Microsoft has released the update for the zero-day vulnerability of Internet Explorer that hackers already use for targeted attacks. The tech giant did not announce the details of the scope of these attacks, but explained how criminals can exploit this defect (designated as CVE-2018-8653).
Apparently, attackers simply have to force users to visit websites designed specifically to exploit – by sending links via email, for example – in order to retrieve their computers. When attackers take control of the system, they can install programs, view or even change data, and create new accounts with full user rights.
Microsoft said in a security update report that Google had detected and warned of an error. According to Satnam Narang from Tenable, the error affects IE11 from Windows 7 to Windows 10, as well as IE9 and IE10 on certain versions of Windows Server. Narang invites users to "update their systems as soon as possible to reduce the risk of damage", as "the error is actively exploited".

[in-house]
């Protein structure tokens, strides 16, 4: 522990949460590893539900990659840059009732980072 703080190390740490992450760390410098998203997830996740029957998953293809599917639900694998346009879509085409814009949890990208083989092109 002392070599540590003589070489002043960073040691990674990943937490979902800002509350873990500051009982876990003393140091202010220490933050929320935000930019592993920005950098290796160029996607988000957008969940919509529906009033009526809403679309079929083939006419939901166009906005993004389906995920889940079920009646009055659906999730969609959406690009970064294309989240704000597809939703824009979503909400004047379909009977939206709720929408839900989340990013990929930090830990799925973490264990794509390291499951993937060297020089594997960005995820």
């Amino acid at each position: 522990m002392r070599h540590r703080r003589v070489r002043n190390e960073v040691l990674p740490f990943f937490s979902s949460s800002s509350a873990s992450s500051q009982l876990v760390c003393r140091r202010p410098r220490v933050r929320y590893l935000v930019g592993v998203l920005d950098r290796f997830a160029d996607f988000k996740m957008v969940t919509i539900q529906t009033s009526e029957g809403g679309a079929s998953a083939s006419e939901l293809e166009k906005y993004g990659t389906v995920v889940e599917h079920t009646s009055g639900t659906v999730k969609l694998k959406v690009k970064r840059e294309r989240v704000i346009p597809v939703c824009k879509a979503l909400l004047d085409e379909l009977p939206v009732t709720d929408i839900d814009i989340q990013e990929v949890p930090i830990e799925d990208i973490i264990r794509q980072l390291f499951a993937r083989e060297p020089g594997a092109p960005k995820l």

Microsoft says the fix resolves the problem by "modifying the way the engine scripts process objects in memory." Those who installed the latest security protocol for Windows are already protected, and Microsoft encourages everyone else to do the same, either manually from this address, or via the automatic Windows Update system. The recommendation applies to those who have Window installed and do not use Internet Explorer in everyday activities.